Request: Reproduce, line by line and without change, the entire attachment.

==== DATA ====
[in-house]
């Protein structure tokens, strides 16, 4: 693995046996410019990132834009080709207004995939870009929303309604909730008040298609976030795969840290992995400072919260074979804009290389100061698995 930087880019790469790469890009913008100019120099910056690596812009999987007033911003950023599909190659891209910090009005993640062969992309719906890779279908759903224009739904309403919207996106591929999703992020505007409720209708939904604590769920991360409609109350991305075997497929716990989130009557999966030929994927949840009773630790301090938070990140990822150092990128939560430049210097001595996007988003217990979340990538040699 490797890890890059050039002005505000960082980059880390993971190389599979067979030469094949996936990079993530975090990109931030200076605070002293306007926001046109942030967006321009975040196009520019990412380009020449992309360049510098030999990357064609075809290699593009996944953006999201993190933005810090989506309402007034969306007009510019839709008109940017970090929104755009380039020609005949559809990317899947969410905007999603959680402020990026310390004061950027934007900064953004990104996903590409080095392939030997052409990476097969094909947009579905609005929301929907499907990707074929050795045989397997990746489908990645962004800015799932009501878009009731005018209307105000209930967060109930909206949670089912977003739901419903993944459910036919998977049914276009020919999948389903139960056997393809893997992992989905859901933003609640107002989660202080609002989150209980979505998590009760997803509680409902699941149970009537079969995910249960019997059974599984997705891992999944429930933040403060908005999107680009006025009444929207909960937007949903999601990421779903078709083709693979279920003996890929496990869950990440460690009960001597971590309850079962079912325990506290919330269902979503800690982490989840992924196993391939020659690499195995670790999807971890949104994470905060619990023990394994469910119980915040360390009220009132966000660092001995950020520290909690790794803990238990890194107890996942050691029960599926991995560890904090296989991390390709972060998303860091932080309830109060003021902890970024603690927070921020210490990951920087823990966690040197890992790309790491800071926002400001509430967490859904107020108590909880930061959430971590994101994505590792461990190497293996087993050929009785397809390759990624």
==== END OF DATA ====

[in-house]
């Protein structure tokens, strides 16, 4: 693995046996410019990132834009080709207004995939870009929303309604909730008040298609976030795969840290992995400072919260074979804009290389100061698995 930087880019790469790469890009913008100019120099910056690596812009999987007033911003950023599909190659891209910090009005993640062969992309719906890779279908759903224009739904309403919207996106591929999703992020505007409720209708939904604590769920991360409609109350991305075997497929716990989130009557999966030929994927949840009773630790301090938070990140990822150092990128939560430049210097001595996007988003217990979340990538040699 490797890890890059050039002005505000960082980059880390993971190389599979067979030469094949996936990079993530975090990109931030200076605070002293306007926001046109942030967006321009975040196009520019990412380009020449992309360049510098030999990357064609075809290699593009996944953006999201993190933005810090989506309402007034969306007009510019839709008109940017970090929104755009380039020609005949559809990317899947969410905007999603959680402020990026310390004061950027934007900064953004990104996903590409080095392939030997052409990476097969094909947009579905609005929301929907499907990707074929050795045989397997990746489908990645962004800015799932009501878009009731005018209307105000209930967060109930909206949670089912977003739901419903993944459910036919998977049914276009020919999948389903139960056997393809893997992992989905859901933003609640107002989660202080609002989150209980979505998590009760997803509680409902699941149970009537079969995910249960019997059974599984997705891992999944429930933040403060908005999107680009006025009444929207909960937007949903999601990421779903078709083709693979279920003996890929496990869950990440460690009960001597971590309850079962079912325990506290919330269902979503800690982490989840992924196993391939020659690499195995670790999807971890949104994470905060619990023990394994469910119980915040360390009220009132966000660092001995950020520290909690790794803990238990890194107890996942050691029960599926991995560890904090296989991390390709972060998303860091932080309830109060003021902890970024603690927070921020210490990951920087823990966690040197890992790309790491800071926002400001509430967490859904107020108590909880930061959430971590994101994505590792461990190497293996087993050929009785397809390759990624």